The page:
September 30, 2021
Henry Ford’s implementation of the world’s first production line sparked the mass production movement. Early adopters of that new movement, mostly in the US, all largely subscribed to one key philosophy, ‘keep the assembly line going, no matter what”. By doing so, the thinking went, you keep efficiency high and reduce the costs of having idle hands waiting for the line to start rolling again.
In order to ensure quality control in this system, companies employed QC inspectors who would patrol the line, inspecting products and pulling any deemed to be faulty; all the while keeping the line rolling. But that reliance on the QC inspectors created and enforced a form of institutional hierarchy. Only those people sufficiently empowered were allowed to pull products or, in the worst case scenario, stop the assembly line.
But then along came W. Edwards Deming, an American engineer and statistician who, as a result of his work developing sampling techniques used by the US Department of the Census, was sent to Japan at the request of the US Army to assist with the planning of the Japanese census in 1951.
During his travels Deming became deeply involved in the country’s reconstruction effort and helped to pioneer revolutionary production processes like ‘just-in-time manufacturing’.
Just-in-time manufacturing is still considered to be the pinnacle of good manufacturing practice. But for Deming, and others who were heavily influenced by his work, the key to revolutionising the production line was the philosophy that the responsibility for finding and fixing problems should be the responsibility of every employee, no matter what position they hold. In production lines inspired by Deming’s work, including Toyota, employees are encouraged (expected even) to stop the assembly line if they see a problem, no matter how small.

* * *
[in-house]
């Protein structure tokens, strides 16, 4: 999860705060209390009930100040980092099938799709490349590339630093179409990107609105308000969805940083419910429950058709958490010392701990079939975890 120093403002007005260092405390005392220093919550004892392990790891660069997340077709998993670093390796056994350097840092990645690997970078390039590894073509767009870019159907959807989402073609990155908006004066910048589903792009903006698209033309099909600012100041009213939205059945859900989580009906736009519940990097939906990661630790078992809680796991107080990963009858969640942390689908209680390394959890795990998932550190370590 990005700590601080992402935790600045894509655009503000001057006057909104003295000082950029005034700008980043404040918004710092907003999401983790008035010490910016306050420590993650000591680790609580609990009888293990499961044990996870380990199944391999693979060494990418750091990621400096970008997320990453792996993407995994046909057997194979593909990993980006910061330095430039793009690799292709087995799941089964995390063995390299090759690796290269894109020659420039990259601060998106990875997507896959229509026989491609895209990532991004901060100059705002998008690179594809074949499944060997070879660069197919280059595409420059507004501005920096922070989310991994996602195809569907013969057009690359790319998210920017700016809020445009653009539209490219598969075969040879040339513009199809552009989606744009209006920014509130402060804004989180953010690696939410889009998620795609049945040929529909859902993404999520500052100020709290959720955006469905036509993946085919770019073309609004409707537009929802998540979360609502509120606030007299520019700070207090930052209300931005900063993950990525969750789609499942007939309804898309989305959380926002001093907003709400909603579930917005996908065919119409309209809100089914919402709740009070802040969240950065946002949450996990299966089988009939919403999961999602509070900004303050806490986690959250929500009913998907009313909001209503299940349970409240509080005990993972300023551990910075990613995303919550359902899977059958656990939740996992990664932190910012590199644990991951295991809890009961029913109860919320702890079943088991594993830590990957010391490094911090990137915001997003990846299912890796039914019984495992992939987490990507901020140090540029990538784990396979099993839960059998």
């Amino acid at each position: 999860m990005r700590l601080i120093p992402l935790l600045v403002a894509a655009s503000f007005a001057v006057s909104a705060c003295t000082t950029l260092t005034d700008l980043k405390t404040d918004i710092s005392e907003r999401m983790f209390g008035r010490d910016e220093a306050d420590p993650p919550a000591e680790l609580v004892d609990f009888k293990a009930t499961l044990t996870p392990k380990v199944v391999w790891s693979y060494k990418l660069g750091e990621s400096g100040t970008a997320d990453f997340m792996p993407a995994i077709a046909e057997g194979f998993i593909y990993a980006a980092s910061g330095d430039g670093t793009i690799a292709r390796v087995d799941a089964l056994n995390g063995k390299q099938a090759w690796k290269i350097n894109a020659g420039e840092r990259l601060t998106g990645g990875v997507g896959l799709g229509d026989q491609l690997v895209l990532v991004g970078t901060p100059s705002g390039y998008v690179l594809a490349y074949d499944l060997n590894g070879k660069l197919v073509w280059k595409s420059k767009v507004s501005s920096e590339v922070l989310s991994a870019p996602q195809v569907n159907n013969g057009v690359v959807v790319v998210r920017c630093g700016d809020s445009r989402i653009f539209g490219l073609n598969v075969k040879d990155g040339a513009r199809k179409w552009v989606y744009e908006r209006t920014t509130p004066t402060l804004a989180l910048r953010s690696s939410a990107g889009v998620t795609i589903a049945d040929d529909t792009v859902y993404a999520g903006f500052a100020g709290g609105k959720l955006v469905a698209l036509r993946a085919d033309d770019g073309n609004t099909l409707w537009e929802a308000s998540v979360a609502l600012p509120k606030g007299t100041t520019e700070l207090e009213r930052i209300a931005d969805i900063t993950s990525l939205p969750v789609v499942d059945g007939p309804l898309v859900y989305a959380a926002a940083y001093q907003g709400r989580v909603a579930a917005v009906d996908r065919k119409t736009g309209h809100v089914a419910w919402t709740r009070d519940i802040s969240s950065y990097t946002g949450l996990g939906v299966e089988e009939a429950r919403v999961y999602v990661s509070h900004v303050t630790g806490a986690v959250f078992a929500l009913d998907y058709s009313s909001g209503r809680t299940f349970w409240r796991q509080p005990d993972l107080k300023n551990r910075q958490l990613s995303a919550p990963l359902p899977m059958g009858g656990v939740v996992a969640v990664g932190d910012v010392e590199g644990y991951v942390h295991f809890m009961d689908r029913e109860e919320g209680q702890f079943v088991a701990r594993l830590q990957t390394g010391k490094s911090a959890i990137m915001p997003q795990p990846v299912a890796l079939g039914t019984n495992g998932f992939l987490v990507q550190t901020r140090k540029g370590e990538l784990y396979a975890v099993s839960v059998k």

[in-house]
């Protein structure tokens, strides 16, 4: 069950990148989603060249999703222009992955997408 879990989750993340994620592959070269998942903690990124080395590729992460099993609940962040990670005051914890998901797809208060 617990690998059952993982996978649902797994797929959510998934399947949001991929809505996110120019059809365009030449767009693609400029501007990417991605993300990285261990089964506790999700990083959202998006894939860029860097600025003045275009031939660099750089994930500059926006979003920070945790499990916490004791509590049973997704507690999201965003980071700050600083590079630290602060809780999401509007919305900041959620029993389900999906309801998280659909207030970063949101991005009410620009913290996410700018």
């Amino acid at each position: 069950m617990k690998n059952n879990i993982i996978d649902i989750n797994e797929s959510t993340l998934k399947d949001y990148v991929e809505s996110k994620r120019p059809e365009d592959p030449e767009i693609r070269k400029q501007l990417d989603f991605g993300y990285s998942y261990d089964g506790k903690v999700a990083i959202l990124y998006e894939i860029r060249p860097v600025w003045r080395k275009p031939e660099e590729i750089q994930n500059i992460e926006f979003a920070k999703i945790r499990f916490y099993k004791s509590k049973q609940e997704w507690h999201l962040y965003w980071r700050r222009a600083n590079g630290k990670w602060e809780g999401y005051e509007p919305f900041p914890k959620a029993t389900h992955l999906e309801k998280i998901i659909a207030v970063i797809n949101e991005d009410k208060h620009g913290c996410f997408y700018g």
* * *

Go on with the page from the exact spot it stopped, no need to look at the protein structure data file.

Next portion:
It seems almost counter-intuitive, but by giving ownership of, and responsibility for, a product’s quality to the people most involved in its creation, workers in Deming’s model are able to suggest changes, identify problems and become a direct part of the solution. By owning the quality control process and having a direct impact on the production line (in the case of Toyota that literally included access to a rope that could be pulled to halt the whole line), no one had to ask permission to take responsibility. As a result, problems didn’t snowball until they were so big that they were brought to senior management’s attention by middle managers. They were nipped in the bud.
Let’s pull this story back round to the recent thematic work by the FCA on culture and operational resilience.
Increasingly, the FCA is expecting firms to be able to show how they are putting in place practical measures to create a culture that promotes good governance and one that doesn’t break down as soon as a speedbump comes along the road, like having all your employees suddenly working from home.
From anecdotal evidence, this thematic work has been more difficult for firms to grapple with than the more purely operational improvements that the FCA has historically requested. Culture (and who is responsible for it) is a difficult thing to pin down. We think of it as something that grows organically, rather than something that’s imposed from the top down. Perhaps something that’s a bit wishy washy. And it’s probably not something that your compliance team is thinking about too heavily.
But if you take a (Nissan) leaf out of Deming’s book and introduce policies, procedures and practices that enforce the right for all staff to pull the cord and stop the production line when they see that something’s wrong then you start to create a culture of accountability. And, as a result, problems don’t grow to unmanageable proportions before they’re addressed by senior management simply because everyone else was too scared to raise it, or worse, simply thought that it wasn’t their job to do anything about.
So when thinking about how best to create operational resilience and a framework for good governance, think more like Toyota and make everyone responsible for the products and services that you’re pushing out of the door.
We’ve helped loads of firms to implement cultural and governance changes, so if you’d like help with this to enable you to meet the FCA’s expectations of you and your firm reach out to us here.
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